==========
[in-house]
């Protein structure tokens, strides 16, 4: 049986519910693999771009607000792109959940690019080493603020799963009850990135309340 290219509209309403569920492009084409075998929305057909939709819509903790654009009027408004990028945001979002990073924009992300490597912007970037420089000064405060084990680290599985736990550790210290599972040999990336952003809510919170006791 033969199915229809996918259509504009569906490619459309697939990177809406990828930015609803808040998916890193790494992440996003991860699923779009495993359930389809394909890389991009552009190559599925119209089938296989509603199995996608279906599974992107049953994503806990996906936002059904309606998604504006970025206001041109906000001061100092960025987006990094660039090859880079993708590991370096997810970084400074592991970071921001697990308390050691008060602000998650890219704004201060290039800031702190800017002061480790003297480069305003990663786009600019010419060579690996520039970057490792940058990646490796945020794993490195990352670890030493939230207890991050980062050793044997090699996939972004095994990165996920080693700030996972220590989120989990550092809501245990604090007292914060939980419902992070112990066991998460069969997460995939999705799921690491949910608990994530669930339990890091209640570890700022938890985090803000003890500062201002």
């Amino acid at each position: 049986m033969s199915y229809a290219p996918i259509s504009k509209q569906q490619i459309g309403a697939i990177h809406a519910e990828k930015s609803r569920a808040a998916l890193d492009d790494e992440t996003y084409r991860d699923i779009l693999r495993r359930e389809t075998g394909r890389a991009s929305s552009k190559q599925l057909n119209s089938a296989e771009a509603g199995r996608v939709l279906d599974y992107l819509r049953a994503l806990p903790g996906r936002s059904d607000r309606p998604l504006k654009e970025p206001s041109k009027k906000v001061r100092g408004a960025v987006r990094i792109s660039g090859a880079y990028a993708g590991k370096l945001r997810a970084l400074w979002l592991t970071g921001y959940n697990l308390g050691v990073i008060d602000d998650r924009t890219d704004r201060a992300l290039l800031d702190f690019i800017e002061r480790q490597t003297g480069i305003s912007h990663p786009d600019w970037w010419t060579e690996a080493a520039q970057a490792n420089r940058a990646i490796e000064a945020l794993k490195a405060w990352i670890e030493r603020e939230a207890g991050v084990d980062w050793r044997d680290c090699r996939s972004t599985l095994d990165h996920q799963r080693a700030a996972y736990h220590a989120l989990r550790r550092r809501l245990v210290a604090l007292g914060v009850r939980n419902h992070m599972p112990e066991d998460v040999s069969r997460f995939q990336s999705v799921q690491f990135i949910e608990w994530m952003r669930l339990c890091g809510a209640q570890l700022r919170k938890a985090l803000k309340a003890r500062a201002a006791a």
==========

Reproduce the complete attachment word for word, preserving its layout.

[in-house]
């Protein structure tokens, strides 16, 4: 049986519910693999771009607000792109959940690019080493603020799963009850990135309340 290219509209309403569920492009084409075998929305057909939709819509903790654009009027408004990028945001979002990073924009992300490597912007970037420089000064405060084990680290599985736990550790210290599972040999990336952003809510919170006791 033969199915229809996918259509504009569906490619459309697939990177809406990828930015609803808040998916890193790494992440996003991860699923779009495993359930389809394909890389991009552009190559599925119209089938296989509603199995996608279906599974992107049953994503806990996906936002059904309606998604504006970025206001041109906000001061100092960025987006990094660039090859880079993708590991370096997810970084400074592991970071921001697990308390050691008060602000998650890219704004201060290039800031702190800017002061480790003297480069305003990663786009600019010419060579690996520039970057490792940058990646490796945020794993490195990352670890030493939230207890991050980062050793044997090699996939972004095994990165996920080693700030996972220590989120989990550092809501245990604090007292914060939980419902992070112990066991998460069969997460995939999705799921690491949910608990994530669930339990890091209640570890700022938890985090803000003890500062201002």
């Amino acid at each position: 049986m033969s199915y229809a290219p996918i259509s504009k509209q569906q490619i459309g309403a697939i990177h809406a519910e990828k930015s609803r569920a808040a998916l890193d492009d790494e992440t996003y084409r991860d699923i779009l693999r495993r359930e389809t075998g394909r890389a991009s929305s552009k190559q599925l057909n119209s089938a296989e771009a509603g199995r996608v939709l279906d599974y992107l819509r049953a994503l806990p903790g996906r936002s059904d607000r309606p998604l504006k654009e970025p206001s041109k009027k906000v001061r100092g408004a960025v987006r990094i792109s660039g090859a880079y990028a993708g590991k370096l945001r997810a970084l400074w979002l592991t970071g921001y959940n697990l308390g050691v990073i008060d602000d998650r924009t890219d704004r201060a992300l290039l800031d702190f690019i800017e002061r480790q490597t003297g480069i305003s912007h990663p786009d600019w970037w010419t060579e690996a080493a520039q970057a490792n420089r940058a990646i490796e000064a945020l794993k490195a405060w990352i670890e030493r603020e939230a207890g991050v084990d980062w050793r044997d680290c090699r996939s972004t599985l095994d990165h996920q799963r080693a700030a996972y736990h220590a989120l989990r550790r550092r809501l245990v210290a604090l007292g914060v009850r939980n419902h992070m599972p112990e066991d998460v040999s069969r997460f995939q990336s999705v799921q690491f990135i949910e608990w994530m952003r669930l339990c890091g809510a209640q570890l700022r919170k938890a985090l803000k309340a003890r500062a201002a006791a």